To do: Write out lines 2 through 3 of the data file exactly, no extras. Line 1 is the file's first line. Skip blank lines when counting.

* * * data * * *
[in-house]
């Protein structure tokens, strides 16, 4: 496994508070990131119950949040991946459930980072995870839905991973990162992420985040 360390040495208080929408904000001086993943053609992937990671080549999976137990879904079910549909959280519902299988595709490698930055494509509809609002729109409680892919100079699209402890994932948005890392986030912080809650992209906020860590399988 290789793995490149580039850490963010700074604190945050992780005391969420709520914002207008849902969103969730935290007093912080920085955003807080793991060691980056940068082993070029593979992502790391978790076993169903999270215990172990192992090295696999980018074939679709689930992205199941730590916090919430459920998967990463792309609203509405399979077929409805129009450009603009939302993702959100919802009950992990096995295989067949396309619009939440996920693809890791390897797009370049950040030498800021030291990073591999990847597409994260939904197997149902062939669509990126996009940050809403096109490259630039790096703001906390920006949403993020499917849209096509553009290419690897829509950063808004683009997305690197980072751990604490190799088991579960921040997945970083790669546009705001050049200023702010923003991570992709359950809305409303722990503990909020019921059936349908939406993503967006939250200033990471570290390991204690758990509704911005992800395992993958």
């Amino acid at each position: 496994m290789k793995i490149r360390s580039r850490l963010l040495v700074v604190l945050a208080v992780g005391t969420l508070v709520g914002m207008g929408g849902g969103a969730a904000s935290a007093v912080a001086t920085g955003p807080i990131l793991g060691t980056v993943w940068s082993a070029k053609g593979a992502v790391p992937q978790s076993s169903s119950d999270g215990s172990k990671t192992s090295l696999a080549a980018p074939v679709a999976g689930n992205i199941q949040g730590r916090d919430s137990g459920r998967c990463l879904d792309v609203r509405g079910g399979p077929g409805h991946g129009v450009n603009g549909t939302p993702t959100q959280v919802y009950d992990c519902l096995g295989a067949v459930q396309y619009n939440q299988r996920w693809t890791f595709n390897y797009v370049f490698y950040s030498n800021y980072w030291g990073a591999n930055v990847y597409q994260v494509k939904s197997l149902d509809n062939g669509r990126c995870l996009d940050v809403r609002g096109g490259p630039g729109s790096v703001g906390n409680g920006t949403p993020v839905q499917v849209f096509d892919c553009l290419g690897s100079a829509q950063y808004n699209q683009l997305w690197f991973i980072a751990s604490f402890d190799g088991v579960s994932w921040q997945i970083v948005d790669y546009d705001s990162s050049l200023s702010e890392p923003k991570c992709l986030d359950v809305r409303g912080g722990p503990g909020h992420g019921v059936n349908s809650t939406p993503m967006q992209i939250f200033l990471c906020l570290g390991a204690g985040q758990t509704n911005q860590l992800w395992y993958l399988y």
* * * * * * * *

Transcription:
């Protein structure tokens, strides 16, 4: 496994508070990131119950949040991946459930980072995870839905991973990162992420985040 360390040495208080929408904000001086993943053609992937990671080549999976137990879904079910549909959280519902299988595709490698930055494509509809609002729109409680892919100079699209402890994932948005890392986030912080809650992209906020860590399988 290789793995490149580039850490963010700074604190945050992780005391969420709520914002207008849902969103969730935290007093912080920085955003807080793991060691980056940068082993070029593979992502790391978790076993169903999270215990172990192992090295696999980018074939679709689930992205199941730590916090919430459920998967990463792309609203509405399979077929409805129009450009603009939302993702959100919802009950992990096995295989067949396309619009939440996920693809890791390897797009370049950040030498800021030291990073591999990847597409994260939904197997149902062939669509990126996009940050809403096109490259630039790096703001906390920006949403993020499917849209096509553009290419690897829509950063808004683009997305690197980072751990604490190799088991579960921040997945970083790669546009705001050049200023702010923003991570992709359950809305409303722990503990909020019921059936349908939406993503967006939250200033990471570290390991204690758990509704911005992800395992993958």
């Amino acid at each position: 496994m290789k793995i490149r360390s580039r850490l963010l040495v700074v604190l945050a208080v992780g005391t969420l508070v709520g914002m207008g929408g849902g969103a969730a904000s935290a007093v912080a001086t920085g955003p807080i990131l793991g060691t980056v993943w940068s082993a070029k053609g593979a992502v790391p992937q978790s076993s169903s119950d999270g215990s172990k990671t192992s090295l696999a080549a980018p074939v679709a999976g689930n992205i199941q949040g730590r916090d919430s137990g459920r998967c990463l879904d792309v609203r509405g079910g399979p077929g409805h991946g129009v450009n603009g549909t939302p993702t959100q959280v919802y009950d992990c519902l096995g295989a067949v459930q396309y619009n939440q299988r996920w693809t890791f595709n390897y797009v370049f490698y950040s030498n800021y980072w030291g990073a591999n930055v990847y597409q994260v494509k939904s197997l149902d509809n062939g669509r990126c995870l996009d940050v809403r609002g096109g490259p630039g729109s790096v703001g906390n409680g920006t949403p993020v839905q499917v849209f096509d892919c553009l290419g690897s100079a829509q950063y808004n699209q683009l997305w690197f991973i980072a751990s604490f402890d190799g088991v579960s994932w921040q997945i970083v948005d790669y546009d705001s990162s050049l200023s702010e890392p923003k991570c992709l986030d359950v809305r409303g912080g722990p503990g909020h992420g019921v059936n349908s809650t939406p993503m967006q992209i939250f200033l990471c906020l570290g390991a204690g985040q758990t509704n911005q860590l992800w395992y993958l399988y």